I was reading about an innovative eBook writer and the article mentioned the ongoing debate about books vs eBooks and e-readers. For me it’s as determined by age and space as it is by aesthetics. 

Yes, I love books, and have since I was old enough to hold one.  Yesterday I stopped at the Barnes & Noble in Union Square and was immediately intoxicated by all the books. It’s a sensation I’ve enjoyed all my life. I can so quickly and completely lose myself in a bookstore, to the point where I become disoriented by all the  book covers and what I know are millions of words surrounding me in a room. I still fantasize about living in a home or apartment whose walls are composed entirely of bookshelves.  I’d done my best to achieve that when I was single, but when I moved back to Manattan to live with my partner Frank, there was simply nowwhere to put all those books, so I donated or threw out several hundreds of them.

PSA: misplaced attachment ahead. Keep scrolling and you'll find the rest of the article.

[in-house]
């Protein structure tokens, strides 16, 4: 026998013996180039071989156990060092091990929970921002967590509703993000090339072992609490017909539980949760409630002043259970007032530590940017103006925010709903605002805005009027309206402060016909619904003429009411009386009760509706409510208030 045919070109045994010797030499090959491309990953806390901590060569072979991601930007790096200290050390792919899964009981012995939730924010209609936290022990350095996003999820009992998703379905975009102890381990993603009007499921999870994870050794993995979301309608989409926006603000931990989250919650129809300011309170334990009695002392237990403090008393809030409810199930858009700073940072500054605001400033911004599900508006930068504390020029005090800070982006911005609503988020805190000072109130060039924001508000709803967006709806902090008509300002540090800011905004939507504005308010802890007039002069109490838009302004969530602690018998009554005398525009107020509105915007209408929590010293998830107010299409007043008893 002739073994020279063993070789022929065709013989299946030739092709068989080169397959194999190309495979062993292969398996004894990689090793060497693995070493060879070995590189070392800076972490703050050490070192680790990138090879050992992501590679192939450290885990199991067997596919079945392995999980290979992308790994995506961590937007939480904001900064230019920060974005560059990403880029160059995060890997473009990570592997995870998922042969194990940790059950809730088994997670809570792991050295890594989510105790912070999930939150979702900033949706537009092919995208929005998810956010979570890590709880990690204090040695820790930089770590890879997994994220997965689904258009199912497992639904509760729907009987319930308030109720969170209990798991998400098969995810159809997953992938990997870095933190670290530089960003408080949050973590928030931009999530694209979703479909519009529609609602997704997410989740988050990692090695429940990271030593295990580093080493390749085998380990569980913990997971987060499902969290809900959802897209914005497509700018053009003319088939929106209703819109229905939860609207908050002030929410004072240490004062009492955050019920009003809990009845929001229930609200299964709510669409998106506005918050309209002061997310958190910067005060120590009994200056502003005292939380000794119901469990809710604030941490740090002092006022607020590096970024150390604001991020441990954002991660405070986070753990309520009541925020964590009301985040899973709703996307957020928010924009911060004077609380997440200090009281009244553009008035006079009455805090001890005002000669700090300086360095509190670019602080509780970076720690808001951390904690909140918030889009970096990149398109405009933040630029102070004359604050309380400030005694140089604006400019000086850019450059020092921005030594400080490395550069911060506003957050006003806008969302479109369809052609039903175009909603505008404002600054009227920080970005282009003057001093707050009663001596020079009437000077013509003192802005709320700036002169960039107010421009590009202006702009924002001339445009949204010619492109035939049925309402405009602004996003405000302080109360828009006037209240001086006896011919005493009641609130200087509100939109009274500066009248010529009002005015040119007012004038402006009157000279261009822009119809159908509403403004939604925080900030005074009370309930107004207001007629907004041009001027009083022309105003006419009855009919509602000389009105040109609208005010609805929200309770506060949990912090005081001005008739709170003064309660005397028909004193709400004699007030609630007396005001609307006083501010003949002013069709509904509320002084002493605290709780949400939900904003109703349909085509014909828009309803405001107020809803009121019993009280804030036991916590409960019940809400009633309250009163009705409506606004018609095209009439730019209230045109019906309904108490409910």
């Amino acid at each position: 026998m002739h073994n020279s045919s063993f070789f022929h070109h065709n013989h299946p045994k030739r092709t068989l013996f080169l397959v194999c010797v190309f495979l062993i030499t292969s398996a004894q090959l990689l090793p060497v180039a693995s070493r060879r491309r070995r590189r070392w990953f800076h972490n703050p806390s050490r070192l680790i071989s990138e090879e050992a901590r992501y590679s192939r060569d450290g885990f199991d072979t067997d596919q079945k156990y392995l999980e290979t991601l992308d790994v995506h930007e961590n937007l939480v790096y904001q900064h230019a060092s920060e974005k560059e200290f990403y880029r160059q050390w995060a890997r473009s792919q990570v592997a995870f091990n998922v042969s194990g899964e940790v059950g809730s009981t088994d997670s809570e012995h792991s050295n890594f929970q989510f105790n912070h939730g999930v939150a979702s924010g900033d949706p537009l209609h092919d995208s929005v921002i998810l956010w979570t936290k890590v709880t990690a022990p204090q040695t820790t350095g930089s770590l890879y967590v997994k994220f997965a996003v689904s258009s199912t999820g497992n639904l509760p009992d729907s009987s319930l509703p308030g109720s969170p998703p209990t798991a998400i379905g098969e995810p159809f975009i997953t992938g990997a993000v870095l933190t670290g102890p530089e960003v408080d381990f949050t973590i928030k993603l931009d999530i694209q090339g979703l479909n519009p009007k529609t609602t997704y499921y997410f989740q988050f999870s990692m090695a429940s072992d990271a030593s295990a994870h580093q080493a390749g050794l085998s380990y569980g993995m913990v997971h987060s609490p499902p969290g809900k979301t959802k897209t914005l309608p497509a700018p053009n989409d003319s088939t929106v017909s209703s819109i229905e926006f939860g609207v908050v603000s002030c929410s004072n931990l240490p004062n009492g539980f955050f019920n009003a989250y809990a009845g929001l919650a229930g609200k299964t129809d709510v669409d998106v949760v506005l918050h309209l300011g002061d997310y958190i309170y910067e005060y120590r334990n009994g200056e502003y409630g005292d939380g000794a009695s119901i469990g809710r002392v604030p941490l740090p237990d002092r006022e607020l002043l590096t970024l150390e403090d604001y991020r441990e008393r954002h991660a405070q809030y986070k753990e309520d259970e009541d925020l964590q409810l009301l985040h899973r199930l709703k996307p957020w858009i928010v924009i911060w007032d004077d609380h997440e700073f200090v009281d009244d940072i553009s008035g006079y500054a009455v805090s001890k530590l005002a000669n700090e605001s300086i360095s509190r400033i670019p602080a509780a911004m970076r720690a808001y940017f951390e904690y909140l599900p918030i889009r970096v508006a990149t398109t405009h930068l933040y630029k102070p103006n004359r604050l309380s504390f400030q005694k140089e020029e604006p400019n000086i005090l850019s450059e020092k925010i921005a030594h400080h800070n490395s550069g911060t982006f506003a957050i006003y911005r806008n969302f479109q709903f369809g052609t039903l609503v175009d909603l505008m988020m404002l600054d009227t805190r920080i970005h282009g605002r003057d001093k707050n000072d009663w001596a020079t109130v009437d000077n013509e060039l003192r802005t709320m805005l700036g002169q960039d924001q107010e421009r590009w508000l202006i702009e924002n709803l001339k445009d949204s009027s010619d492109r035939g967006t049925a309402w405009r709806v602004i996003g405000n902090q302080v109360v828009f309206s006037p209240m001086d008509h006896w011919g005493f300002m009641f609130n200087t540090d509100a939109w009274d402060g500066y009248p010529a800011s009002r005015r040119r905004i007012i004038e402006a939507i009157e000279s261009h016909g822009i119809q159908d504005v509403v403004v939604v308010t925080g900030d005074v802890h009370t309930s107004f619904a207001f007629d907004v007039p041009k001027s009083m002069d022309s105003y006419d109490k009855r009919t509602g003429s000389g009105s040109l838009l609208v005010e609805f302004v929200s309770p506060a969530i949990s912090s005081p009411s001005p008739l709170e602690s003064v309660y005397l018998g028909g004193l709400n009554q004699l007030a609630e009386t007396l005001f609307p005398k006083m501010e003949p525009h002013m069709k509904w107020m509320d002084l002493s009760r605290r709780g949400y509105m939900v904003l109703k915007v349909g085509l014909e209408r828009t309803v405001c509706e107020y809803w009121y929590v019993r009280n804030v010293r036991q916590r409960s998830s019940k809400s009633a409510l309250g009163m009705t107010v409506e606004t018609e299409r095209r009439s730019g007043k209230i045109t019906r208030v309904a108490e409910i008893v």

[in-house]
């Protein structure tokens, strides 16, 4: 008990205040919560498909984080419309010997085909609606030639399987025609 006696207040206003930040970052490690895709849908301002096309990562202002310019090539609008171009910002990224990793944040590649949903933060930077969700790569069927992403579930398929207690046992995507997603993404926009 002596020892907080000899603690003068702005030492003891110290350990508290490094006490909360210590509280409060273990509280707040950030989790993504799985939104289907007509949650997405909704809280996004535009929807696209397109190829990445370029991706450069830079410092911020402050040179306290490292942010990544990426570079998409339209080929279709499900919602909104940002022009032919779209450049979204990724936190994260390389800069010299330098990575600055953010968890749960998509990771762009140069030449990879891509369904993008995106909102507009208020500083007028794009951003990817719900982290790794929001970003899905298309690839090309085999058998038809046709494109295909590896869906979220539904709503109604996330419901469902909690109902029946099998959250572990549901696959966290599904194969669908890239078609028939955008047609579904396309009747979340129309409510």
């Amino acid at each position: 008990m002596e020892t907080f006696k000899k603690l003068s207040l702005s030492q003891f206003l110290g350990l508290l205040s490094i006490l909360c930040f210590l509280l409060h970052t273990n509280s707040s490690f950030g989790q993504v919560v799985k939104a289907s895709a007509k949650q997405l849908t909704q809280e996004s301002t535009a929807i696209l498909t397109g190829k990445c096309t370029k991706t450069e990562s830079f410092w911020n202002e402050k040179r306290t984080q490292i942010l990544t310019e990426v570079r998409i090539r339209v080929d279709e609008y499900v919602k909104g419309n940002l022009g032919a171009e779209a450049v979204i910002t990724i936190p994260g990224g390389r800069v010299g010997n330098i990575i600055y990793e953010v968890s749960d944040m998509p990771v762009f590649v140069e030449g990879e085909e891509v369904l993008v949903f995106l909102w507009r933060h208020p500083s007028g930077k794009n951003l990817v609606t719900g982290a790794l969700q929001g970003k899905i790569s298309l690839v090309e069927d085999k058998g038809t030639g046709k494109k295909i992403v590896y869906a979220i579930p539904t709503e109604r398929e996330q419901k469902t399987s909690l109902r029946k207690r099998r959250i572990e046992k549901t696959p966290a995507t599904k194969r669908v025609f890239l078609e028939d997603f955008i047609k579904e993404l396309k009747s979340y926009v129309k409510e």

For me there are also two very significant considerations: text I can read, and the simple weight of books. I stopped enjoying holding a book up on my chest as I lay in bed or on the couch. Books are heavy things. Carrying them around in a back pack or pouch gets very old, very quickly. They really aren’t well suited to travelling.  More importantly, I had all but stopped reading, because almost every book I read had a different font and my eyes are slowly deteriorating. I’m not going blind, but I can’t adjust to a half dozen different fonts, in as many font sizes, the way I used to. An e-reader (in my case a Kindle) offers a very consistent read, and if I need to enlarge the font I can. As for paperbacks, forget it, I haven’t been able to comfortably read a paperback in years.

So I go with the Kindle and enjoy book stores for the experiences of being high on all those words and colors and spines while I’m there. I think, too, that as I get older, I’m increasingly aware of the temporal nature of life, and the inevitability that I will someday, fairly soon, not be around to enjoy a wall or three of books, and someone will have to get rid of them. It’s a good exercise in letting go now, to stop embuing books (or any other objects) with sentimental value, and to just enjoy a good read while I’m reading it. When it’s over, it’s over. End of story.

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